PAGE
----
05 April 2017

Menin Gate Lions take pride of place in Ieper once more

The Commonwealth War Graves Commission is set to receive the famous Menin Gate stone lions, before they go back on display at Ieper later this month.

The lions are being loaned to the Belgian city by the Australian War Memorial for seven months, as part of commemorations marking the centenary of major battles in the Ypres Salient.

A delicate operation to transport the statues onto a Royal Australian Air Force C-17A Globemaster III plane was completed in Canberra last week.

The lions will arrive in Belgium this week and will be stored at the CWGC facility in Ieper, before being unveiled in time for Anzac Day services at the CWGC Menin Gate Memorial from 24 April.

Peter Francis, spokesman for the CWGC, said: “The CWGC is honoured to be working with our Belgian and Australian partners to help return the Menin Gate lions to their original setting.

“The return of the lions is an important symbol as we prepare to mark the Centenary of Passchendaele – The Third Battle of Ypres. Hundreds of thousands of young men and women, from across the Commonwealth, marched past the lions at the original Menin Gate on their way to the front. Many would never return.

“This year we look forward to welcoming their descendants to commemorations at CWGC cemeteries and memorials around Ieper as we pay tribute to their service, their sacrifice and their memory.”

The two stone lions each hold a shield bearing the coat-of-arms of Ieper and, after 1822, stood on the old staircase leading up to the entrance of the Cloth Hall, the civic and business centre of the city.

In the middle of the 19th century, the lions were moved to a new position at the Menin Gate, where they stood during the First World War, while Ieper was reduced to ruins by German shells.

Thousands of troops passed the lions on their way to the Belgian battlefields on the Western Front.

The lions, broken and damaged, were later recovered from the devastation, and in 1936 they were gifted by the Burgomaster of Ieper to the Government of Australia as a gesture of friendship and gratitude for the sacrifices made by the Australian nation.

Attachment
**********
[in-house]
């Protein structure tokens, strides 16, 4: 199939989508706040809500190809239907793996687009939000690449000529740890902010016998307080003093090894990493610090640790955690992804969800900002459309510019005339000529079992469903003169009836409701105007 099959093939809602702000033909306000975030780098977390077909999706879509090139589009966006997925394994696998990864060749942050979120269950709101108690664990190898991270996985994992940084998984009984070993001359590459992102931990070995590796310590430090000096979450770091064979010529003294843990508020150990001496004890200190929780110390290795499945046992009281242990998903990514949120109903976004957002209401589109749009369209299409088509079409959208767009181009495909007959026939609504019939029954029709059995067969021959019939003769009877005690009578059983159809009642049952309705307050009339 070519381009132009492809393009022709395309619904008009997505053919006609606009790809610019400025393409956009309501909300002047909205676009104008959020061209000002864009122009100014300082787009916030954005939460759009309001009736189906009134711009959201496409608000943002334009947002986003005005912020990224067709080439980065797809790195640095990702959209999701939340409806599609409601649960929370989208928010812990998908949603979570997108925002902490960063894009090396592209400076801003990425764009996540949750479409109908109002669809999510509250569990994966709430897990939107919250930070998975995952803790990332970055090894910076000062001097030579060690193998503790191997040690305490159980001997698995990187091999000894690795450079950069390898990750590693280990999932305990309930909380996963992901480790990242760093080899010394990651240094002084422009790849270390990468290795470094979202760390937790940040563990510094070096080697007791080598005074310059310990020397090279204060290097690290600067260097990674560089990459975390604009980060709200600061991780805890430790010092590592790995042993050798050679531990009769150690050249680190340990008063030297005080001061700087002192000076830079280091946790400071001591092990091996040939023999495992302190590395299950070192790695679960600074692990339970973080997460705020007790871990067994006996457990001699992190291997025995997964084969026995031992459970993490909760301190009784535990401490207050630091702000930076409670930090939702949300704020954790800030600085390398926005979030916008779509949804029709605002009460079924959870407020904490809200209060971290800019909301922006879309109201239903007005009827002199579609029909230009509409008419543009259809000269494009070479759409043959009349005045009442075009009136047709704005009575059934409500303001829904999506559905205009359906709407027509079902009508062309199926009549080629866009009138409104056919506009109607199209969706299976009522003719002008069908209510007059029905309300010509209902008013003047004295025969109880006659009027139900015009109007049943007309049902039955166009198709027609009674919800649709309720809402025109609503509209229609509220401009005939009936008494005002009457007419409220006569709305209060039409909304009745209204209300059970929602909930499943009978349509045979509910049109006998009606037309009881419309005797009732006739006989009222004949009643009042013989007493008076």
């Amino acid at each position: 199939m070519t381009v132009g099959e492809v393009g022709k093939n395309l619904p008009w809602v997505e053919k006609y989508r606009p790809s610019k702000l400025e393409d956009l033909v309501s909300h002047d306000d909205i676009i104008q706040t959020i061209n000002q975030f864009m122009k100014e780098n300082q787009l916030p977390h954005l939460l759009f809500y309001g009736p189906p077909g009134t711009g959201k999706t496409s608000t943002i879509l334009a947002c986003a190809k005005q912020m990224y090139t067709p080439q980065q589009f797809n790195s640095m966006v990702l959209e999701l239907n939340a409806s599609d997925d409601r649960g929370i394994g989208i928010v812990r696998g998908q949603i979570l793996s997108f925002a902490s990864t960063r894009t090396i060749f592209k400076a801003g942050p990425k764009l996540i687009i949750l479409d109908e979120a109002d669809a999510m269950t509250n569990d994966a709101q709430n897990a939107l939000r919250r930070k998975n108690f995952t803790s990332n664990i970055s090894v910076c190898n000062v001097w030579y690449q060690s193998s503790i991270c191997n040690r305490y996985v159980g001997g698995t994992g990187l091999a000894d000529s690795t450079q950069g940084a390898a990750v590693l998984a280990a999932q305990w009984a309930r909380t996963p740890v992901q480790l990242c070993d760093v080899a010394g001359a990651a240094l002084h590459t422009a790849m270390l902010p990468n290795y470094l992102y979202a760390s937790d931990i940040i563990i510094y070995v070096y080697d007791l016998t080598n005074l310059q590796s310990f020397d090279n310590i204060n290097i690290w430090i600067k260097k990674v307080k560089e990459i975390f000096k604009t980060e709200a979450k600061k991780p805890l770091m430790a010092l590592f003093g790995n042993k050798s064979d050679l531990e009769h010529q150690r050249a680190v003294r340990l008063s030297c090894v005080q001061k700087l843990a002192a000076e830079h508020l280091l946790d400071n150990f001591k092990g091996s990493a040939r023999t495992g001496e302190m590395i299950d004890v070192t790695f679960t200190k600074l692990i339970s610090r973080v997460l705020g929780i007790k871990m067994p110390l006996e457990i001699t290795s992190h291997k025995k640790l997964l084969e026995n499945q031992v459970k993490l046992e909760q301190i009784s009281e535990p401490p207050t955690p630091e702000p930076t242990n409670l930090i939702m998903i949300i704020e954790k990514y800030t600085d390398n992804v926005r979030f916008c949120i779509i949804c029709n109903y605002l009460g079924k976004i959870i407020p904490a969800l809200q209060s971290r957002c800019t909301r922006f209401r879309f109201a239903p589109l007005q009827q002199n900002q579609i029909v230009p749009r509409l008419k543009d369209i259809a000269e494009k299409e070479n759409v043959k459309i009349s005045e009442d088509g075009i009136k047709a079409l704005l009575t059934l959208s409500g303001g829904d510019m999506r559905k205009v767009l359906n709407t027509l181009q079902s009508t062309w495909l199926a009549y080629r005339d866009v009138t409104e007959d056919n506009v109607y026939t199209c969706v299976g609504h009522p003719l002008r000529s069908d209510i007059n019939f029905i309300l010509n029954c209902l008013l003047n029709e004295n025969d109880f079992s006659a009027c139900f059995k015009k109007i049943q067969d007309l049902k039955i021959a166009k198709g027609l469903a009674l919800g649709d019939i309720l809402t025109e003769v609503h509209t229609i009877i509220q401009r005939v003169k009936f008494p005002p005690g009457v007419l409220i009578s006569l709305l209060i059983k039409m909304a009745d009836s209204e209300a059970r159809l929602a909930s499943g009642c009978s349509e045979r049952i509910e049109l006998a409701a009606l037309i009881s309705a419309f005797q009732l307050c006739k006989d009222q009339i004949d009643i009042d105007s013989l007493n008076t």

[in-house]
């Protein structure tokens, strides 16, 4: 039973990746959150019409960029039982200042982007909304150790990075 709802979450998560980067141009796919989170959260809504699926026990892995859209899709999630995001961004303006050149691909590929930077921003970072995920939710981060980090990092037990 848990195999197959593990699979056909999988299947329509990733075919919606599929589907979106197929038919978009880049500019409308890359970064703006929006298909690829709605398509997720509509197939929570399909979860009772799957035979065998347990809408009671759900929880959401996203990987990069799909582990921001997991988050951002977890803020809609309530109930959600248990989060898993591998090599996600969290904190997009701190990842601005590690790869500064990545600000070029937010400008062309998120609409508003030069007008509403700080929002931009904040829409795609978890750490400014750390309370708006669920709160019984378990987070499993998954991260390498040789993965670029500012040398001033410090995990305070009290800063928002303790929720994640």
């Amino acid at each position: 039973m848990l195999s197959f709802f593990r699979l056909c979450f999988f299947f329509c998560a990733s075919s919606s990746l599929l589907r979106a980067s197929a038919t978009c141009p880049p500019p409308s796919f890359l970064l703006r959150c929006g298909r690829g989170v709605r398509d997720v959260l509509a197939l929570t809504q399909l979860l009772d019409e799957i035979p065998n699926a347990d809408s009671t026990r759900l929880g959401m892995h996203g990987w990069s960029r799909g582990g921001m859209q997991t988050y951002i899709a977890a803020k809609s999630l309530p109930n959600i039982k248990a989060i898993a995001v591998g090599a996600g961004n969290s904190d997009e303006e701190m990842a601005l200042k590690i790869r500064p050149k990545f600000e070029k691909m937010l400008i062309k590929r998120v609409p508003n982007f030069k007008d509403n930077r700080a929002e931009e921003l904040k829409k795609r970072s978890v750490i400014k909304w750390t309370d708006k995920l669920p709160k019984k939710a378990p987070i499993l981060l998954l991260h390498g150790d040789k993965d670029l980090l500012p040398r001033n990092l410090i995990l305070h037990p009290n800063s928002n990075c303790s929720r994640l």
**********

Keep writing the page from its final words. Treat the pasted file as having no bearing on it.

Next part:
Since then, they have stood guard at the entrance to the Australian War Memorial.

Director of the Australian War Memorial, Dr Brendan Nelson said the strong bond between Australia and Belgium will be renewed and strengthened by this joint initiative.

“Belgium and Australia both remember the catastrophe of the First World War. The lions will arrive back in Ieper just before Anzac Day, and will resume guard at the place where they once stood all those years ago. There they will remind us of the price paid by so many during the battles for Ieper, Polygon Wood and the Wijtschate-Mesen ridge, during which tens of thousands of Allied soldiers were killed,” he added.

The lions will be officially unveiled and inaugurated during a special Last Post on 24 April.

They will stand on the bridge in front of the Menin Gate and will be returned to the Australian War Memorial after Armistice Day, 11 November.

The Belgian federal government will provide transport for the lions on Belgian territory and will arrange for the construction of two plinths on which the lions will stand.

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11 December 2017

Time to Remember

Nearly half a million people visited the CWGC Plymouth Naval Memorial to view the iconic sculpture Poppies: Wave, as it was fixed to a monument dedicated to remembering the war dead of the two world wars for the first time. Many visitors left special messages on the Commission’s Time To Remember wall. Here is a selection of the moving posts.

An appeal for relatives is a search to locate the next of kin for soldiers who fell in war. Could you be connected to any of these individuals?